Valentine’s Day has passed and Christmas is more than nine months away, but gift giving is never out of season. Besides, it’s never too early to start thinking about that hard-to-shop-for someone.
What to get those who seem to have everything?
How about gummy bears customized in their own likeness? According to Discovery News, Japanese eatery FabCafe enables this unique offering, which requires a 3-D body scan, for $65. Also on the menu: a chocolate replica of one’s own head.
Or, maybe some anti-Gangnam Style socks?
Perhaps you have a friend or loved one whose pet has passed away. With the help of a “memorial diamond” company such as LifeGem, you can turn beloved Buddy’s ashes into a precious gem. These lapidaries charge anywhere from $250 to $1,400-plus, according to the Wall Street Journal.
For the parent with a potty-training child, there’s the iPotty. As reported by ABC News, you can now purchase this plastic commode complete with iPad holder for $39.99. A touch screen protector is included. Potty training apps and iPad are not.
On a more uplifting note, the folks at the for-profit social enterprise Uncharted Play have come up with a soccer ball that doubles as a portable generator. At 17 ounces, the SOCCKET weighs about as much as a regular soccer ball and converts kinetic energy into electrical energy that can power an LED lamp — which comes with the ball — for hours.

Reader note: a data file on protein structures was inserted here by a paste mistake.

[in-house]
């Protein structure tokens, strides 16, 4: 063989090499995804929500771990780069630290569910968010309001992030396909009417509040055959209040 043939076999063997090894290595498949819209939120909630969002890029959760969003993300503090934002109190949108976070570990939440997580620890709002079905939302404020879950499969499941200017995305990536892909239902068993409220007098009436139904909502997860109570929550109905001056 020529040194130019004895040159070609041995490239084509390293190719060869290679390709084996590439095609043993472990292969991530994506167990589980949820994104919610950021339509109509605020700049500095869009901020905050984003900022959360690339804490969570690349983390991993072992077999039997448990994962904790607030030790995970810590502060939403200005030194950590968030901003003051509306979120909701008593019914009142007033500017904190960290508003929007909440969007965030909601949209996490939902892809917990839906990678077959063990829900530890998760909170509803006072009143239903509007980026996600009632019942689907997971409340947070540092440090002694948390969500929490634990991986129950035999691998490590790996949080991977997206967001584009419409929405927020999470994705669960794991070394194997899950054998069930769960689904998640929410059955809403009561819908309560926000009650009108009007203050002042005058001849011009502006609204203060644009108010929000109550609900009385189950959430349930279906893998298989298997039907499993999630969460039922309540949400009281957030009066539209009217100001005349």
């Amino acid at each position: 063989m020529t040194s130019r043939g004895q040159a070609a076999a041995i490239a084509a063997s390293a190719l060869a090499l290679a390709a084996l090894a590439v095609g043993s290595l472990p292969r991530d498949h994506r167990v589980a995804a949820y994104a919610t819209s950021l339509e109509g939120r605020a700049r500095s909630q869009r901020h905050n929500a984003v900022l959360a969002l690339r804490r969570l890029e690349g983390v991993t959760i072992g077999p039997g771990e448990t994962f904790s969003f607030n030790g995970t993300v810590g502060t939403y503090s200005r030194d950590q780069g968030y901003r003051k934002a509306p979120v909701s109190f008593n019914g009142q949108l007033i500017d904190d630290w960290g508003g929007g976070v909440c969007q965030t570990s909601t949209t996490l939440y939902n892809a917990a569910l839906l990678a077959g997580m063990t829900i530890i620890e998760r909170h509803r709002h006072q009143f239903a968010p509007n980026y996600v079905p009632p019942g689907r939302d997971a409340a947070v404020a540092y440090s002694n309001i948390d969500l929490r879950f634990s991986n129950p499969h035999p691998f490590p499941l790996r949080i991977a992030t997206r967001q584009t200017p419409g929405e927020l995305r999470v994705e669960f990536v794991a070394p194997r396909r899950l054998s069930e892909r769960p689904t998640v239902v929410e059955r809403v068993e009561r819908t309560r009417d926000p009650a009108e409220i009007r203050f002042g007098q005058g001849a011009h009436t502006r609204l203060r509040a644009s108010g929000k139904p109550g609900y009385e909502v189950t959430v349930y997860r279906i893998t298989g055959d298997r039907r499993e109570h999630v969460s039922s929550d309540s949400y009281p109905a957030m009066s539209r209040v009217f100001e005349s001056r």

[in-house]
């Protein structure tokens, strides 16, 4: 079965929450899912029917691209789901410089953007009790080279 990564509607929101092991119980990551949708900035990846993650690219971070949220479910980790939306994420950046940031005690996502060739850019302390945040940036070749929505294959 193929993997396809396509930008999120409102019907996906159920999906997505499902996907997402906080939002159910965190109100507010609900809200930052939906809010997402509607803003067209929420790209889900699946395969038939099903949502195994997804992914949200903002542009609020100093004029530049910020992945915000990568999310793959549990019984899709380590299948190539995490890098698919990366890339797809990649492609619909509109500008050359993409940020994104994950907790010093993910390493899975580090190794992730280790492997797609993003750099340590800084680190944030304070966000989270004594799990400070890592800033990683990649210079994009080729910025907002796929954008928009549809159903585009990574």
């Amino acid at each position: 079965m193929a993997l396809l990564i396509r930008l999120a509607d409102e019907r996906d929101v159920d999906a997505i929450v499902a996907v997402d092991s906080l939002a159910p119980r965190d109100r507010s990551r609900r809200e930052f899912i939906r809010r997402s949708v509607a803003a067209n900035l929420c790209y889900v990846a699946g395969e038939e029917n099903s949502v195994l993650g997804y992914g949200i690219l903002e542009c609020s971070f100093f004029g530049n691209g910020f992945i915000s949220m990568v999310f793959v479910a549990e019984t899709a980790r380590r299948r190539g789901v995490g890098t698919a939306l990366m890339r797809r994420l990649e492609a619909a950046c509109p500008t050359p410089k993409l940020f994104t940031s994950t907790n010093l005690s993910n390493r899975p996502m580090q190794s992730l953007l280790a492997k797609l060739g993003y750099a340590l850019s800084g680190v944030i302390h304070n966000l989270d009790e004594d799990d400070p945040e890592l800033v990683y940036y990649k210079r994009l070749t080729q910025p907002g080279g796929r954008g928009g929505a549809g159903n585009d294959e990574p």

If you’re in Los Angeles and looking for a last minute present, you may wish to stop by a caviar vending machine. According to NBC News, these dispensers, which can be found in the Burbank Town Center and Westfield Century City, hold about $50,000 worth of inventory, including Imperial River Beluga at $500 an ounce.
How to pay for it all? With the Karl Marx MasterCard, of course. This credit card is available to customers of Sparkasse Bank in the former East German city of Chemnitz, according to Reuters.
As tweeted by Rich Muirhead and posted on NPR.org: Che Guevara T-shirt: $15. Annotated copy of the Communist Manifesto: $10. Being able to demonstrate your ideological confusion every time you make a purchase: Priceless.
Or, in the words of Blood Meridian’s Judge Holden, “Everything’s for sale.”
(Hat tip to Tyler Cowen and Alex Tabarrok, who track markets in everything.)
David Ward is a writer living in Salt Lake City. Contact him at firstname.lastname@example.org.
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